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My name is Wayne Robinson and I'm a web applications developer from Queensland, Australia. In August 2005 I discovered Ruby on Rails and instantly fell in love. From that point forward, Ruby on Rails has been my language of choice for new projects however, I still use PHP to maintain some legacy applications.

« Argh... sickness | Main | Efficiency of HTTP Push Vs Pull »

I'm not dead yet

Hey everyone. Sorry for not posting in a while (wow, it's been over a month). I promise I haven't abandoned yet another blog, it's just been crazy of late working both on StaffLocation and my day job over at QPFL (nb: I'm not the web designer).

StaffLocation is definitely starting to come together and has inspired quite a long list of articles that I need to blog about. StaffLocation started as a simple In/Out status board but has evolved into areas I never thought possible for a web application. I know, I know... I should just just 'get real' and release a beta for everyone to play with, but there are still some kinks in the interaction with some external services and it's real-time nature that need ironing out before everyone gets to play, so stay tuned (you can register for updates on the home page).

As for QPFL well, it's getting close to the end of the Australian financial year and everyone is racing to get their product applications in by 30 June. It's a real buzz and quite exhausing to be in the office this time of year. Everything needs to be done yesterday (or last month) and everyone's racing around to make sure we get everything done whilst complying with the multitude of Australian financial services regulations.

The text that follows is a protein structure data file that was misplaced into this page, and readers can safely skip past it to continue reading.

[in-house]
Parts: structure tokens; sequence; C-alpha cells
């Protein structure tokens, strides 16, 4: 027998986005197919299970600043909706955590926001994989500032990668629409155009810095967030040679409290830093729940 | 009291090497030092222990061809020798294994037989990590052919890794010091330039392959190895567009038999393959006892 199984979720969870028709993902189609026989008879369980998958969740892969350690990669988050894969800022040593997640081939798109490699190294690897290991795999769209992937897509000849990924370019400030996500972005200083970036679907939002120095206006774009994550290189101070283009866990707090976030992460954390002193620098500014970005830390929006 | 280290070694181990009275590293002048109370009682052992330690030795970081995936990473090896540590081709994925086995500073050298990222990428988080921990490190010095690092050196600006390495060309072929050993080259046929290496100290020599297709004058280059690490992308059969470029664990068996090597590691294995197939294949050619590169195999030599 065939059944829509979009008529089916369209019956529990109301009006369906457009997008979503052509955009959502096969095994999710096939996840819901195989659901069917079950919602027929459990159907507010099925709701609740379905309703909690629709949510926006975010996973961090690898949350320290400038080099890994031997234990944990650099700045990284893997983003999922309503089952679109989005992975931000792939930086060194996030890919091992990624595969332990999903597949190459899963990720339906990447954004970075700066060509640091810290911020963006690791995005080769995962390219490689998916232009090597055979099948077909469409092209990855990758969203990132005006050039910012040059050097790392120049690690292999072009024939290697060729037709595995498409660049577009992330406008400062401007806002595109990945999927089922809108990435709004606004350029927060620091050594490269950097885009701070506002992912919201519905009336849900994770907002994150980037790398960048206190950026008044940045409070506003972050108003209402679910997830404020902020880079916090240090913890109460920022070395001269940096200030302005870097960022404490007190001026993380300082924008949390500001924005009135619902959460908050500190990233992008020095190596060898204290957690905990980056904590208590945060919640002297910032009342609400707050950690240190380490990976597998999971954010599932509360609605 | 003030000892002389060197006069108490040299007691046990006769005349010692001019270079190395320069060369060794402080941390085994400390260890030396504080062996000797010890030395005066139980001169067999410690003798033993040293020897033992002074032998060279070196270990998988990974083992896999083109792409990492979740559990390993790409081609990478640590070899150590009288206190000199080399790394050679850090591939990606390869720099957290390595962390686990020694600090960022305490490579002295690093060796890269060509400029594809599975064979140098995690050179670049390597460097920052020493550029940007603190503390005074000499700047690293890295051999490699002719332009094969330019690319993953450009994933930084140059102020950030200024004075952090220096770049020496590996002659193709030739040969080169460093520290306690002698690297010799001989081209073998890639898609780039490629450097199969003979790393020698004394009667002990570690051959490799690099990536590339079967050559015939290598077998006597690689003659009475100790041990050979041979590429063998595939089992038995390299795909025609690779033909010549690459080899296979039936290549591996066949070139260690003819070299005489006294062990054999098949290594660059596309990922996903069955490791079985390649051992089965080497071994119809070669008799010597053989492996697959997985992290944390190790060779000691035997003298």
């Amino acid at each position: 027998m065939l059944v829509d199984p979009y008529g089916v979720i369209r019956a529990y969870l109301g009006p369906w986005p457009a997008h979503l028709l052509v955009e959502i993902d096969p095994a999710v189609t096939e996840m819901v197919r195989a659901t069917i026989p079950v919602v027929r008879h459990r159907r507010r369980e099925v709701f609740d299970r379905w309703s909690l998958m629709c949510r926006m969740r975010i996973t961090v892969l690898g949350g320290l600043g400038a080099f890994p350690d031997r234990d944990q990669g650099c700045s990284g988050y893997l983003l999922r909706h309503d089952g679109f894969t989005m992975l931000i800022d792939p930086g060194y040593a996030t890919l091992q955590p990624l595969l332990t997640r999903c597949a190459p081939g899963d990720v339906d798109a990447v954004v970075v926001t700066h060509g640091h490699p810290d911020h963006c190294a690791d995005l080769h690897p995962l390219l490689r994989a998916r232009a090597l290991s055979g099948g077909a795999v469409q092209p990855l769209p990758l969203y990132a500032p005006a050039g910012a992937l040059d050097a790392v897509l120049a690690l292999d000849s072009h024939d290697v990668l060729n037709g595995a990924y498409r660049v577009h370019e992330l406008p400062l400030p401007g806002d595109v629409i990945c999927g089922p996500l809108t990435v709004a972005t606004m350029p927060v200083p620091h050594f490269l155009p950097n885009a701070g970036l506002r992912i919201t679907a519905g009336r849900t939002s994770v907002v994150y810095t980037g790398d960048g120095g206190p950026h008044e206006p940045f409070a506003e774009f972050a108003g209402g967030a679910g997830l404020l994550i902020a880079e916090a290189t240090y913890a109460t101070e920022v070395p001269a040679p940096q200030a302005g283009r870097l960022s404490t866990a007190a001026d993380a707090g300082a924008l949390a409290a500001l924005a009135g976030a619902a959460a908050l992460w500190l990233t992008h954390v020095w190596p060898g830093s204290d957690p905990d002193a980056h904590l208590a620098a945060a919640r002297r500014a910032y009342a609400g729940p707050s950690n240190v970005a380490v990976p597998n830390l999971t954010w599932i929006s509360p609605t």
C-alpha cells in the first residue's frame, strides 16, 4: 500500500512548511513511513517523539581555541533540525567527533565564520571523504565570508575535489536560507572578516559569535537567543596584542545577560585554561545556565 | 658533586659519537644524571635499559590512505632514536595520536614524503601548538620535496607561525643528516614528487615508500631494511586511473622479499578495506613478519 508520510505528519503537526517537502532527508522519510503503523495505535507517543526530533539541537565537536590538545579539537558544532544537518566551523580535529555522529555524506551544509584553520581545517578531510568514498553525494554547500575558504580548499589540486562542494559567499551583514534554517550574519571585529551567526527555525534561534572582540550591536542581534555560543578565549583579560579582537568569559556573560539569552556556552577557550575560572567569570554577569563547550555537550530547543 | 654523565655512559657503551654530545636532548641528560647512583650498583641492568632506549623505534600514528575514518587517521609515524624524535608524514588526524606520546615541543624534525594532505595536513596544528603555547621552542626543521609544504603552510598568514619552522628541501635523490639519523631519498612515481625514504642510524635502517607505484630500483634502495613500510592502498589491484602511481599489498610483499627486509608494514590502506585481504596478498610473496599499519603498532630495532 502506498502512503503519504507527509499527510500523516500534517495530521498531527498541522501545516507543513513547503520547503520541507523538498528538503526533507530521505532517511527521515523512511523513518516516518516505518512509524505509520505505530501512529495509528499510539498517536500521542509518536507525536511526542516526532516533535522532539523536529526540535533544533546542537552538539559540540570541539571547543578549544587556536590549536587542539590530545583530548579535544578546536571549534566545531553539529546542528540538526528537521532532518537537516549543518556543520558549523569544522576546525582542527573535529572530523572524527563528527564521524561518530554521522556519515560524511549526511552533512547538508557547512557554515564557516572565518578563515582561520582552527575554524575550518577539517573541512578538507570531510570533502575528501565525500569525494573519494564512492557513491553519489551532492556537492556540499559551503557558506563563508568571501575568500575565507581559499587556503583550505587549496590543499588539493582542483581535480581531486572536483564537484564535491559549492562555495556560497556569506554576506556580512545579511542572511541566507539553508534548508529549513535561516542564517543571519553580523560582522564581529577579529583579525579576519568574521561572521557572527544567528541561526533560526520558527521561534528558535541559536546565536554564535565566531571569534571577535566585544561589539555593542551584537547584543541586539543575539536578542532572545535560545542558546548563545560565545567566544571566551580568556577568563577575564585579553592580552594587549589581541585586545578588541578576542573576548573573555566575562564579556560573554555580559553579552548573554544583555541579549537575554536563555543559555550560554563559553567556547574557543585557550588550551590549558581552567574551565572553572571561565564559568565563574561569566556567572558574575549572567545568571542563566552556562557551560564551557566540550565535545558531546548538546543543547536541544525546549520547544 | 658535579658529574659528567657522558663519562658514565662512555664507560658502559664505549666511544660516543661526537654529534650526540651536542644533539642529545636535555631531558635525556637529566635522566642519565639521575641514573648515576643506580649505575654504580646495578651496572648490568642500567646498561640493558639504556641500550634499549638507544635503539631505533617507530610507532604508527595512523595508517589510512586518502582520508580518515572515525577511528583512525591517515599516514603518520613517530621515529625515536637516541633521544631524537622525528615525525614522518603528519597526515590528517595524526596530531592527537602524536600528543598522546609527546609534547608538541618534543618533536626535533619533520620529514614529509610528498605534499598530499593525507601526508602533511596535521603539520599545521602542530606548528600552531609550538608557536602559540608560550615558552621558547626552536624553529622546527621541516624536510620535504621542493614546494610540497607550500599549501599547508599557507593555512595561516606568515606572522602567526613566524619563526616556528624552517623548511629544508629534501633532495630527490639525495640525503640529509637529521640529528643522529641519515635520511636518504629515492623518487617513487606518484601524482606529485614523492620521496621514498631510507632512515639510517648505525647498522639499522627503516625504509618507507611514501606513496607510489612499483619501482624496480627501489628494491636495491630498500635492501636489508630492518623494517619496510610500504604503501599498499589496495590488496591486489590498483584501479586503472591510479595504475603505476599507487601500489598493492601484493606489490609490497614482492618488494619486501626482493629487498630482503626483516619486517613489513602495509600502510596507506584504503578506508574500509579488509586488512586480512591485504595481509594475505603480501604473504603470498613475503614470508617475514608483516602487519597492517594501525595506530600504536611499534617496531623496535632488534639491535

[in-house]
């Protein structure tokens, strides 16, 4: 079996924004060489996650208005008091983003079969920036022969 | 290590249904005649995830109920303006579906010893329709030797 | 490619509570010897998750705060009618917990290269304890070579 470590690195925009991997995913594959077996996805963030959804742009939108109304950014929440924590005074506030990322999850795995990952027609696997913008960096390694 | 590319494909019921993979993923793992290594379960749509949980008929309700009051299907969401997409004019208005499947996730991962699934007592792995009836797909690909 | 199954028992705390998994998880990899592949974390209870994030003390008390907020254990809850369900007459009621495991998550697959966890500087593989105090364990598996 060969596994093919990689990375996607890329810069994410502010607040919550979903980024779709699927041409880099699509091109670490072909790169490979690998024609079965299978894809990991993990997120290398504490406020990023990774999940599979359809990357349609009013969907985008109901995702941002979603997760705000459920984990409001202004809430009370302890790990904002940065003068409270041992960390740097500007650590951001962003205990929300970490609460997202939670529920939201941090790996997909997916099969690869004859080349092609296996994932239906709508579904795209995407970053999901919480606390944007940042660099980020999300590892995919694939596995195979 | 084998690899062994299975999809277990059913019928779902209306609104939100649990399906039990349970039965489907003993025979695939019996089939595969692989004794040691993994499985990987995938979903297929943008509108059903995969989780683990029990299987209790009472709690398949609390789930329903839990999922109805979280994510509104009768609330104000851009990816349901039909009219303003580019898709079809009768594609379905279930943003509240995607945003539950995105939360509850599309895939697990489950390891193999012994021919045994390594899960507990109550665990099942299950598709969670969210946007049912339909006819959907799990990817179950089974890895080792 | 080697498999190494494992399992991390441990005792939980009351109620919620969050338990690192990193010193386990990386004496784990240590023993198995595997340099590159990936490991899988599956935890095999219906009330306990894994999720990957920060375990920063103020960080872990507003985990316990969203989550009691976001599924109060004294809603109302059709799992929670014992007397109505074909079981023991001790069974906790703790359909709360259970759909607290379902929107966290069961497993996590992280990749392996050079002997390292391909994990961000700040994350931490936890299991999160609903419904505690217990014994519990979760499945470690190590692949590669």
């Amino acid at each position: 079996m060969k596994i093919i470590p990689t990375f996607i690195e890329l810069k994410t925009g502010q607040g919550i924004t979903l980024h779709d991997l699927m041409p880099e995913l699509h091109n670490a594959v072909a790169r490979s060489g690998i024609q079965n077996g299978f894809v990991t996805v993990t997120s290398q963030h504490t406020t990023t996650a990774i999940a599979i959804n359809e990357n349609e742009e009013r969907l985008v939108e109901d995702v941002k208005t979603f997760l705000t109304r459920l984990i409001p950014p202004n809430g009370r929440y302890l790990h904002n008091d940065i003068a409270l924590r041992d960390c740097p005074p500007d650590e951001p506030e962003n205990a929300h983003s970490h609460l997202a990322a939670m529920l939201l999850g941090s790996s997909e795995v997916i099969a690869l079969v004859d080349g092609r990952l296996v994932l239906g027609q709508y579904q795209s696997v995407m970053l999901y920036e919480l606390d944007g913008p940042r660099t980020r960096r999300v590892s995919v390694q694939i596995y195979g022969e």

Anyway, must get back to work. I promise to have part 2 of the push/pull article up by the end of the week.

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Reader Comments (2)

Looking forward to part 2. :)
June 17, 2006 | Unregistered CommenterAlex MacCaw
I've created a plugin for ruby on rails that sets up a 'push server' and a flash xmlsocket, letting you push data from the server to the client, much the same way you propose.
Client A -- opens socket to-->> Socket Server
Client B -- makes xhr call to Rails-->> Rails sends message to -->> Socket Server.
Socket server converts message into base64 and broadcasts message to clients (A) -->> Client decodes the base64 and evaluates it.
I'll be interested to see your 'listening' layer and how you keep track of users. You can see a demo of a real-time chat app and the related blog post
June 22, 2006 | Unregistered CommenterAlex MacCaw

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